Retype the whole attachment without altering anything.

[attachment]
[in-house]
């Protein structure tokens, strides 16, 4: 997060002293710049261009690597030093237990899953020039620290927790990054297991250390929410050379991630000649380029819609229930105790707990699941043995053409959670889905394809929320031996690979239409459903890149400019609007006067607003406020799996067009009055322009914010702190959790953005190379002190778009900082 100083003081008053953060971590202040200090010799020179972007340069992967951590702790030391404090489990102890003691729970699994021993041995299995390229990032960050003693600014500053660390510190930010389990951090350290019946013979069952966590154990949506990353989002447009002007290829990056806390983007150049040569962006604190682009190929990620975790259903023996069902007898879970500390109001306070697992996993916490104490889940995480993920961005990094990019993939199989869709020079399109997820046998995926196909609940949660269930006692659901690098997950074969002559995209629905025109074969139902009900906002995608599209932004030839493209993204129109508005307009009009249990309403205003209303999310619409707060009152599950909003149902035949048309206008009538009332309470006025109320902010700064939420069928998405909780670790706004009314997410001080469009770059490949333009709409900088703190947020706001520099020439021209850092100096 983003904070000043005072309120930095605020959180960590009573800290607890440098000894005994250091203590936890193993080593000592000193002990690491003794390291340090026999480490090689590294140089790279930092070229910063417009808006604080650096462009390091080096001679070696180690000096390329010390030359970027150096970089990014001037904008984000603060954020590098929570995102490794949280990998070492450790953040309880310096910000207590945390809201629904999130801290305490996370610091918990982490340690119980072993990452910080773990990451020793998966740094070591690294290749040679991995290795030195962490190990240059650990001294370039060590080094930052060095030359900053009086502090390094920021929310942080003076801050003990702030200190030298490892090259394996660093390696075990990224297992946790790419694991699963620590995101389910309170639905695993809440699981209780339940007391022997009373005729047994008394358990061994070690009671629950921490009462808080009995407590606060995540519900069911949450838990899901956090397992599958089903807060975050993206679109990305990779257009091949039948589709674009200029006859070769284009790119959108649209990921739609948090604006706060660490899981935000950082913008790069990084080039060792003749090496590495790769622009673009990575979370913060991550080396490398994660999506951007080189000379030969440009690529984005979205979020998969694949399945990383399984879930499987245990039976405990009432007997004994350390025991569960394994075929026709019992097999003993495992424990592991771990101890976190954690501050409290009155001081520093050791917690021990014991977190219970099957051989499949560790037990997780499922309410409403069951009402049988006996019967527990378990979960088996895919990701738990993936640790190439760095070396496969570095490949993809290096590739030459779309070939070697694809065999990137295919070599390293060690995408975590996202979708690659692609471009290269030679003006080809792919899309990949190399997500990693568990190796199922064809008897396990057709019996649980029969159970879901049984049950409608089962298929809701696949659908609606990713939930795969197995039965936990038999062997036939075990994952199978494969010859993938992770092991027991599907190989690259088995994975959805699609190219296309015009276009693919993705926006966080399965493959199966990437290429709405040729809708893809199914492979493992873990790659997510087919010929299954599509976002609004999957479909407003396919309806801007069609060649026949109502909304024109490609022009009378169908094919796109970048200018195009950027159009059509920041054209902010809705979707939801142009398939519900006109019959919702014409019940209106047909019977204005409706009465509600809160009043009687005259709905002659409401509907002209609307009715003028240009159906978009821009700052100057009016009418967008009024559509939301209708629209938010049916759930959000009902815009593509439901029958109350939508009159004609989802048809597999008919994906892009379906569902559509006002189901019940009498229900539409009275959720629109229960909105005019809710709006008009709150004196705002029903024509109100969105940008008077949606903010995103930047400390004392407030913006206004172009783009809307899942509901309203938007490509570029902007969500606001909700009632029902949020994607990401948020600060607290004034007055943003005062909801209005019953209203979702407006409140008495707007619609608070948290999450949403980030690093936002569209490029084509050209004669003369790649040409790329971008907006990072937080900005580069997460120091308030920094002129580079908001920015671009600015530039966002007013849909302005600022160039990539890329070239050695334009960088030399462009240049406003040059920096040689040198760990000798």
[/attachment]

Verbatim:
[in-house]
């Protein structure tokens, strides 16, 4: 997060002293710049261009690597030093237990899953020039620290927790990054297991250390929410050379991630000649380029819609229930105790707990699941043995053409959670889905394809929320031996690979239409459903890149400019609007006067607003406020799996067009009055322009914010702190959790953005190379002190778009900082 100083003081008053953060971590202040200090010799020179972007340069992967951590702790030391404090489990102890003691729970699994021993041995299995390229990032960050003693600014500053660390510190930010389990951090350290019946013979069952966590154990949506990353989002447009002007290829990056806390983007150049040569962006604190682009190929990620975790259903023996069902007898879970500390109001306070697992996993916490104490889940995480993920961005990094990019993939199989869709020079399109997820046998995926196909609940949660269930006692659901690098997950074969002559995209629905025109074969139902009900906002995608599209932004030839493209993204129109508005307009009009249990309403205003209303999310619409707060009152599950909003149902035949048309206008009538009332309470006025109320902010700064939420069928998405909780670790706004009314997410001080469009770059490949333009709409900088703190947020706001520099020439021209850092100096 983003904070000043005072309120930095605020959180960590009573800290607890440098000894005994250091203590936890193993080593000592000193002990690491003794390291340090026999480490090689590294140089790279930092070229910063417009808006604080650096462009390091080096001679070696180690000096390329010390030359970027150096970089990014001037904008984000603060954020590098929570995102490794949280990998070492450790953040309880310096910000207590945390809201629904999130801290305490996370610091918990982490340690119980072993990452910080773990990451020793998966740094070591690294290749040679991995290795030195962490190990240059650990001294370039060590080094930052060095030359900053009086502090390094920021929310942080003076801050003990702030200190030298490892090259394996660093390696075990990224297992946790790419694991699963620590995101389910309170639905695993809440699981209780339940007391022997009373005729047994008394358990061994070690009671629950921490009462808080009995407590606060995540519900069911949450838990899901956090397992599958089903807060975050993206679109990305990779257009091949039948589709674009200029006859070769284009790119959108649209990921739609948090604006706060660490899981935000950082913008790069990084080039060792003749090496590495790769622009673009990575979370913060991550080396490398994660999506951007080189000379030969440009690529984005979205979020998969694949399945990383399984879930499987245990039976405990009432007997004994350390025991569960394994075929026709019992097999003993495992424990592991771990101890976190954690501050409290009155001081520093050791917690021990014991977190219970099957051989499949560790037990997780499922309410409403069951009402049988006996019967527990378990979960088996895919990701738990993936640790190439760095070396496969570095490949993809290096590739030459779309070939070697694809065999990137295919070599390293060690995408975590996202979708690659692609471009290269030679003006080809792919899309990949190399997500990693568990190796199922064809008897396990057709019996649980029969159970879901049984049950409608089962298929809701696949659908609606990713939930795969197995039965936990038999062997036939075990994952199978494969010859993938992770092991027991599907190989690259088995994975959805699609190219296309015009276009693919993705926006966080399965493959199966990437290429709405040729809708893809199914492979493992873990790659997510087919010929299954599509976002609004999957479909407003396919309806801007069609060649026949109502909304024109490609022009009378169908094919796109970048200018195009950027159009059509920041054209902010809705979707939801142009398939519900006109019959919702014409019940209106047909019977204005409706009465509600809160009043009687005259709905002659409401509907002209609307009715003028240009159906978009821009700052100057009016009418967008009024559509939301209708629209938010049916759930959000009902815009593509439901029958109350939508009159004609989802048809597999008919994906892009379906569902559509006002189901019940009498229900539409009275959720629109229960909105005019809710709006008009709150004196705002029903024509109100969105940008008077949606903010995103930047400390004392407030913006206004172009783009809307899942509901309203938007490509570029902007969500606001909700009632029902949020994607990401948020600060607290004034007055943003005062909801209005019953209203979702407006409140008495707007619609608070948290999450949403980030690093936002569209490029084509050209004669003369790649040409790329971008907006990072937080900005580069997460120091308030920094002129580079908001920015671009600015530039966002007013849909302005600022160039990539890329070239050695334009960088030399462009240049406003040059920096040689040198760990000798």